Ha! You got them! Imagine a group of "experts" sitting around thinking they knew more about human physiology and chemistry than your average white middle-class New Zealander! Next you'll be telling me that the chief justice knows more about the legal and penal systems than some guy at the pub.

Now don't get me wrong. Spina bifida and other neural tube defects are horrifying, and the children who suffer from them and their parents deserve our deepest sympathy and unlimited support.

But the shotgun approach of putting folic acid in the bread eaten by the entire population would do nothing to alter the fact that a handful of children are going to be born each year with such disability.

Well, except for reducing that handful by (potentially) about 46 per cent. I'm sure your words of wisdom will be very comforting to those parents who have to deal with these conditions every day - or who have to go through the heartwrenching decision to abort. Such a sympathetic figure, aren't you? "Ain't nobody gon' put vitamins in my bread just to save the lives of a few dozen children a year!"

It makes you wonder what the so-called experts in various "disciplines" will get up to next. If we accept the practice of self-medicating the community to ward off all manner of specific health conditions, where would it end?

Would the liquor industry be required to put saltpetre in all alcoholic beverages to prevent rape? Will we have methadone in our milk to help ease the withdrawal of crack addicts? Perhaps Ritalin in the butter to help to improve the concentration of poor drivers? And maybe amphetamines in the fizzy drinks to help fight obesity? The possibilities are endless.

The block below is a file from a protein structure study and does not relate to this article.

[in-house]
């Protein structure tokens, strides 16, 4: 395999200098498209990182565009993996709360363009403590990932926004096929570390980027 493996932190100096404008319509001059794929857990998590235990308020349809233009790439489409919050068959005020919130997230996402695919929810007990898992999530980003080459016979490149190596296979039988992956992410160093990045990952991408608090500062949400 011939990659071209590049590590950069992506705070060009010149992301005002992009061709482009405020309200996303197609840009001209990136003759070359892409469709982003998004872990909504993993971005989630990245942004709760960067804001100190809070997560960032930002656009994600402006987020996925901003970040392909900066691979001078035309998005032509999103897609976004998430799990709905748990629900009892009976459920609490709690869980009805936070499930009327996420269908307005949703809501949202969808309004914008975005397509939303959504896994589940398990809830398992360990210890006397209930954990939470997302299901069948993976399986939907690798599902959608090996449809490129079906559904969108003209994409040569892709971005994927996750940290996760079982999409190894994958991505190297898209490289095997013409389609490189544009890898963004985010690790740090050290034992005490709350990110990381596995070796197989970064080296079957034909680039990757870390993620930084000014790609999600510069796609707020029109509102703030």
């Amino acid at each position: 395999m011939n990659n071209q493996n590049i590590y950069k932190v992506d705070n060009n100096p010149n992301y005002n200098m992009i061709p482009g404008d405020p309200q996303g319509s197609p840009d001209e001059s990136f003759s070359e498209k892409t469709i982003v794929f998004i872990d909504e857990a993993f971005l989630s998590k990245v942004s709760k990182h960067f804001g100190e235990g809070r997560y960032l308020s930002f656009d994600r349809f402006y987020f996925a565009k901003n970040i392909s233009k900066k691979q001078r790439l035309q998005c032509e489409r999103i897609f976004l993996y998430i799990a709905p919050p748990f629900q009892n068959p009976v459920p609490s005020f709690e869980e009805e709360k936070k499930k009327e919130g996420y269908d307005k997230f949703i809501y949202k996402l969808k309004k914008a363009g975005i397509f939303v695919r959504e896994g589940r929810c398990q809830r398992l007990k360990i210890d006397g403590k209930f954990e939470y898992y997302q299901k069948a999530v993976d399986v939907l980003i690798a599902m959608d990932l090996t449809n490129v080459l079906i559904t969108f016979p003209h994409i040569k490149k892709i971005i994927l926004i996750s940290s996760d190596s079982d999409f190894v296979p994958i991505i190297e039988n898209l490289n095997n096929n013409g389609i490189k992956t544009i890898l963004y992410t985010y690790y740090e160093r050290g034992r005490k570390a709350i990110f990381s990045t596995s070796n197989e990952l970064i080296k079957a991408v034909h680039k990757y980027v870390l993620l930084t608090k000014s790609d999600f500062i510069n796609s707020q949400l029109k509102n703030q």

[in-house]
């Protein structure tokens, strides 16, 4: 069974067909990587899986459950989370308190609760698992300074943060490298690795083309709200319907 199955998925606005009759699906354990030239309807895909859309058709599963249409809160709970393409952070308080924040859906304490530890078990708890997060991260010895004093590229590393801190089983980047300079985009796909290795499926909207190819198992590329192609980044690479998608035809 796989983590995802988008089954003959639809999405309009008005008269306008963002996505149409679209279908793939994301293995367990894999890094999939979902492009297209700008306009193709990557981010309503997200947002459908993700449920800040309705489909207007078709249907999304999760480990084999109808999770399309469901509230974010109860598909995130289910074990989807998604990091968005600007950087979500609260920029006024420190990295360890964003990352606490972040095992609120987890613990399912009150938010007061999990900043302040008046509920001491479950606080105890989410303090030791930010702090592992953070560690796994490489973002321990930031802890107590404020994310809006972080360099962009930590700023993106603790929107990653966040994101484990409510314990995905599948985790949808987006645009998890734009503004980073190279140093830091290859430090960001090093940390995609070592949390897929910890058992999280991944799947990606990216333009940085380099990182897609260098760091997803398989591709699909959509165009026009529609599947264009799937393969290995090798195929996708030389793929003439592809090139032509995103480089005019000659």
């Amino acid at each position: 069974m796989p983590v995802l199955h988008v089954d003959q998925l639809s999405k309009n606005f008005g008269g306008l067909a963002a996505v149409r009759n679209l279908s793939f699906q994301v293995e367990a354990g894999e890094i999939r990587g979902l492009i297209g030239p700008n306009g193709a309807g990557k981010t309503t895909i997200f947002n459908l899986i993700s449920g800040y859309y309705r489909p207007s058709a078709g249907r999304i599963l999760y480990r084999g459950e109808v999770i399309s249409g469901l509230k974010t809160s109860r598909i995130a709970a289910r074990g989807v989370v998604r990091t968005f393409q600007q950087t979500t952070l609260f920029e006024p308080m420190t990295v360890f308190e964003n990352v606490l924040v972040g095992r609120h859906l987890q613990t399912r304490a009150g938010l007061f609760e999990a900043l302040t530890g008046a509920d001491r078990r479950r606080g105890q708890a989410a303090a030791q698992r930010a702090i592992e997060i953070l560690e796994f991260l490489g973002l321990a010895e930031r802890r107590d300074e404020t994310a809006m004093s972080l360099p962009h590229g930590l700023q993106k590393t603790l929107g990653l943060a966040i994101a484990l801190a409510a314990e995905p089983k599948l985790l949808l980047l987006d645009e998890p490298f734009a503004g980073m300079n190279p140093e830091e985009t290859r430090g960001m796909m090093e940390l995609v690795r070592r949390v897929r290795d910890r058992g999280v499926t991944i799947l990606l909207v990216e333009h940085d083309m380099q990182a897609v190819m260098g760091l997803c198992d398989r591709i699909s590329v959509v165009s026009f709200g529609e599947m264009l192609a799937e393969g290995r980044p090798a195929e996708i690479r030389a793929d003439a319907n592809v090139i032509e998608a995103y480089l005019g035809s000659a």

Yes Garth, the ridiculous, straw-man possibilities are endless. How about cyanide in our central North Island meat pies to stop unresearched and bigoted rubbish appearing in our newspapers? Methadone, of course, is used to relieve addiction to opioids and, hence, does not work for crack cocaine - but I can hardly expect Garth to have gone to the trouble of googling that. I won't bother to go to the trouble of explaining the disanalogy between folate, a compound that occurs naturally in all sorts of plants we eat every day, and drugs designed in a lab to modify human physiology, like amphetamines. Oh, I just did. That was easy.

But at least Garth is taking the issue seriously, right? I mean, he's not taking the piss out of families, communities and health workers struggling with the consequences of neural tube defects...
As I said, the folic acid in bread idea originated in Australia. Perhaps, next, they'll insist that steroids and beta blockers be added to Victoria Bitter ale to prevent the struggling (oh joy!) Australian cricket team losing the Ashes.

22 comments:

  1. Grrr your new 'preview' thing resulted in my losing what I wrote already.

    In summary: Natural doesn't automatically equal good. I'm not on Garth's side in any way, but since you made the point twice, I feel compelled to point this out.

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  2. I know that 'natural' doesn't mean 'good' - I did do a degree in ethics.

    But in this case the use of terms like 'chemical' to describe folate, and the comparisons with substances like methadone, is clearly aimed at making people think some foreign, artificial ingredient is being added to our food supply - it's not. As such, I think that it's a more than reasonable point to make.